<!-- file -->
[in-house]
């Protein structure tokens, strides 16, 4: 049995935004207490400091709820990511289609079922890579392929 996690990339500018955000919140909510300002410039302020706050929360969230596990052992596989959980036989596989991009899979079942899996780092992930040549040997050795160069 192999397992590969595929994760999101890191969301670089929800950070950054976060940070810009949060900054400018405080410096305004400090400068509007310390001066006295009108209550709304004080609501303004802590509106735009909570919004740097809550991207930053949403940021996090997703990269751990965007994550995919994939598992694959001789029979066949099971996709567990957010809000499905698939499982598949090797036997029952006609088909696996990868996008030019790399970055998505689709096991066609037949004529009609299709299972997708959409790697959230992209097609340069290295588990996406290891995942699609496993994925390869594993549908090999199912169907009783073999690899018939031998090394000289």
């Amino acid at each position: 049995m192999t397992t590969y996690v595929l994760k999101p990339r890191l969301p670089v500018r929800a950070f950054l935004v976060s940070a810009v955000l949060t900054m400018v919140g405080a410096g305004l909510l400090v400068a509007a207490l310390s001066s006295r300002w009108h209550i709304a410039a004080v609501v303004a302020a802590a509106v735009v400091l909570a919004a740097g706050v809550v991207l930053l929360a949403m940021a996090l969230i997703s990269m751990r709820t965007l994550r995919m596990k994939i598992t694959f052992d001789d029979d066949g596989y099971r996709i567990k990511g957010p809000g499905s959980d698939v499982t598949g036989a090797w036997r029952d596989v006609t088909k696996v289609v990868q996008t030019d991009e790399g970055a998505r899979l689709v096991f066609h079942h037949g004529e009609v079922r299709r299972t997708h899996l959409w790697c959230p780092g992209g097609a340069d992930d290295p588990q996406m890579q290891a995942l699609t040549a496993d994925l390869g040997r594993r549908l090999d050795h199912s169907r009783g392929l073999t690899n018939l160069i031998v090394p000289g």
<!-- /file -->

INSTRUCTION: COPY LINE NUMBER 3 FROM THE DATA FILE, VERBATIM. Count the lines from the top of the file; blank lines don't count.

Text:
């Amino acid at each position: 049995m192999t397992t590969y996690v595929l994760k999101p990339r890191l969301p670089v500018r929800a950070f950054l935004v976060s940070a810009v955000l949060t900054m400018v919140g405080a410096g305004l909510l400090v400068a509007a207490l310390s001066s006295r300002w009108h209550i709304a410039a004080v609501v303004a302020a802590a509106v735009v400091l909570a919004a740097g706050v809550v991207l930053l929360a949403m940021a996090l969230i997703s990269m751990r709820t965007l994550r995919m596990k994939i598992t694959f052992d001789d029979d066949g596989y099971r996709i567990k990511g957010p809000g499905s959980d698939v499982t598949g036989a090797w036997r029952d596989v006609t088909k696996v289609v990868q996008t030019d991009e790399g970055a998505r899979l689709v096991f066609h079942h037949g004529e009609v079922r299709r299972t997708h899996l959409w790697c959230p780092g992209g097609a340069d992930d290295p588990q996406m890579q290891a995942l699609t040549a496993d994925l390869g040997r594993r549908l090999d050795h199912s169907r009783g392929l073999t690899n018939l160069i031998v090394p000289g």